Nigel Farage calls EU 'hypocritical' for paying Russia for oil
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The former UKIP leader said Brussels had spent $35 billion (£27bn) importing oil, gas and coal from Moscow while only sending $1 billion (£765m) in aid to Kyiv, leading the former Brexit party leader to proclaim “thank goodness we’ve left”. Mr Farage also argued that Brexit Britain “freed” from EU foreign policy has now “taken the lead” on sending aid to Ukraine.
He said: “Since the invasion EU countries have paid 35 billion dollars to Russia for oil, gas and coal and wait for it a grand total of 1 billion US dollars to Ukraine in the form of aid.
“In many ways Brexit Britain freed from the European Union, freed from the EU foreign policy has taken a lead.
“Which is why President Zelensky is constantly praising Boris Johnson’s efforts.
“But for all the talk of sanctions, for all the talk of war crime trials, everything we hear from the leaders of France, Germany and Italy.
“I’m asking you the question: how hypocritical is the EU?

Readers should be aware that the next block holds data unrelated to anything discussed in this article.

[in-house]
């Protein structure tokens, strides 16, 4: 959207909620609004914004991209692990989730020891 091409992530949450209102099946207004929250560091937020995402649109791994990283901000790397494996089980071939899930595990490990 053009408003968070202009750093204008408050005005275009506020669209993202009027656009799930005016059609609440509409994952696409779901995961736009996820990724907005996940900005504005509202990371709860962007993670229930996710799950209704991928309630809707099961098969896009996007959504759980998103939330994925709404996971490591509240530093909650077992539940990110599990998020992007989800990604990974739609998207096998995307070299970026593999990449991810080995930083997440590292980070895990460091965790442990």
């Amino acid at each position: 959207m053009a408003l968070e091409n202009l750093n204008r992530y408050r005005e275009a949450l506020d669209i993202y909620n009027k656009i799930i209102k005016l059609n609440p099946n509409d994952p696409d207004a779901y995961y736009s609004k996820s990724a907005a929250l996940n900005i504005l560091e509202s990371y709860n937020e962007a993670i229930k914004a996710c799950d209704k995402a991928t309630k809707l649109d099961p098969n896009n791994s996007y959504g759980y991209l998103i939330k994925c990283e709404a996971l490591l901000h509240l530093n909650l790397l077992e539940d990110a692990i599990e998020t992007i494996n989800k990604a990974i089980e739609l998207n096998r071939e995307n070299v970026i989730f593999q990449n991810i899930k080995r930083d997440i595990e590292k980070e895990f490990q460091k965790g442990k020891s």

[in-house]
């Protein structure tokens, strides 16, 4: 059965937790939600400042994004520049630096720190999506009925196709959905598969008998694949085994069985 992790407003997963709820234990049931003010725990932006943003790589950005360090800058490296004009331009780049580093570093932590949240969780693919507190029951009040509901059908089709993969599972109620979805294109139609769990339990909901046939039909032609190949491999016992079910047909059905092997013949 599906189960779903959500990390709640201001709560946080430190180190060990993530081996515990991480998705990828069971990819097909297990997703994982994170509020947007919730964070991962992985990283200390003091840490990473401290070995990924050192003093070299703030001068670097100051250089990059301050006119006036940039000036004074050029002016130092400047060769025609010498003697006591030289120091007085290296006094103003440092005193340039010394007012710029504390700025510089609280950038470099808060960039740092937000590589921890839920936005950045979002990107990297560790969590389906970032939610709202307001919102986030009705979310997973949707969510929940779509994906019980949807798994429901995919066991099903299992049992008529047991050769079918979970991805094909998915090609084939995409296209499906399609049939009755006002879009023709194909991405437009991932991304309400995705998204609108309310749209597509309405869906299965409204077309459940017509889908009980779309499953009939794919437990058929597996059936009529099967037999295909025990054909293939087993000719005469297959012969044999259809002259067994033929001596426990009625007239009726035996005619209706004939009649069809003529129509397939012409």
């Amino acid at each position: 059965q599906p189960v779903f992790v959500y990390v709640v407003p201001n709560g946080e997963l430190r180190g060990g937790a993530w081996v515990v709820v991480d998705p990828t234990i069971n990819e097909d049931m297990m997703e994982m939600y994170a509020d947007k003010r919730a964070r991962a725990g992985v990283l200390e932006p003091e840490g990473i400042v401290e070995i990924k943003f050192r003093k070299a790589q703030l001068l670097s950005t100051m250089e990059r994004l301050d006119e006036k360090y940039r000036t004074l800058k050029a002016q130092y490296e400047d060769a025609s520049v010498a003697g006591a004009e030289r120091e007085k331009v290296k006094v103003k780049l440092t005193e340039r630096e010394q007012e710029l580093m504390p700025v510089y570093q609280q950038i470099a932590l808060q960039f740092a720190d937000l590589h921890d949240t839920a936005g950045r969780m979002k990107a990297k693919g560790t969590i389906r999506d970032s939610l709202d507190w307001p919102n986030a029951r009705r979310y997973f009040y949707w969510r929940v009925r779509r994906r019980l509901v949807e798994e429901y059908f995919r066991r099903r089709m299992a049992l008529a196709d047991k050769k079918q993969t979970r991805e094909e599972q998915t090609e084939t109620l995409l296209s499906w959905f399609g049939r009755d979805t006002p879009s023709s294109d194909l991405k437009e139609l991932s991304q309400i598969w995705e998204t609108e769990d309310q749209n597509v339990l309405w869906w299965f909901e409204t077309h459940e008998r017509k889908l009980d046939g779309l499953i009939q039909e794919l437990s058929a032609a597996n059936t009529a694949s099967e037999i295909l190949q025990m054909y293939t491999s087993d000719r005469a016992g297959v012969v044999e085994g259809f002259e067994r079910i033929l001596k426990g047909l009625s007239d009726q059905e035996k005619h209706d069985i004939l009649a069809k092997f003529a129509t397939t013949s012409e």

“It’s episodes like this that say to me thank goodness we’ve left.
“Common foreign policies emerging and common energy policies. I’m sure we can do it much, much better.”
Mr Farage added that despite threats of further sanctions against Moscow the Russian ruble has risen in value.
The former MEP argued this was partly the re-election of the pro-Putin Viktor Orban in Hungry but it was necessary to “follow the money” to examine continuing energy deals between Brussels and Moscow.
He said: “Universal condemnation from western leaders of Russia.
“Much talk about war crimes trials that will be held later on but also lots of very tough talk on sanctions.
“Sanctions being imposed on individuals, so much that Roman Abramovich is having to borrow money to pay his staff because he can’t use his bank account.
“We see endless rounds of applause for the new hero President Zelensky of Ukraine.
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“But sometimes I think it’s quite useful actually despite the pledges from the UK Government to end this year imports of oil and coal and the European Union themselves to stop buying coal from Russia by the end of the year.
“I think it’s useful sometimes to follow the money, to see what’s really going on.
“Today the ruble traded higher against other international currencies than it was trading before the invasion of Ukraine, which tells you really a lot.
“That’s not just because the newly re-elected leader Viktor Orban of Hungary has agreed to pay in rubles. I’ll tell you what’s really going on and this was made clear yesterday.”
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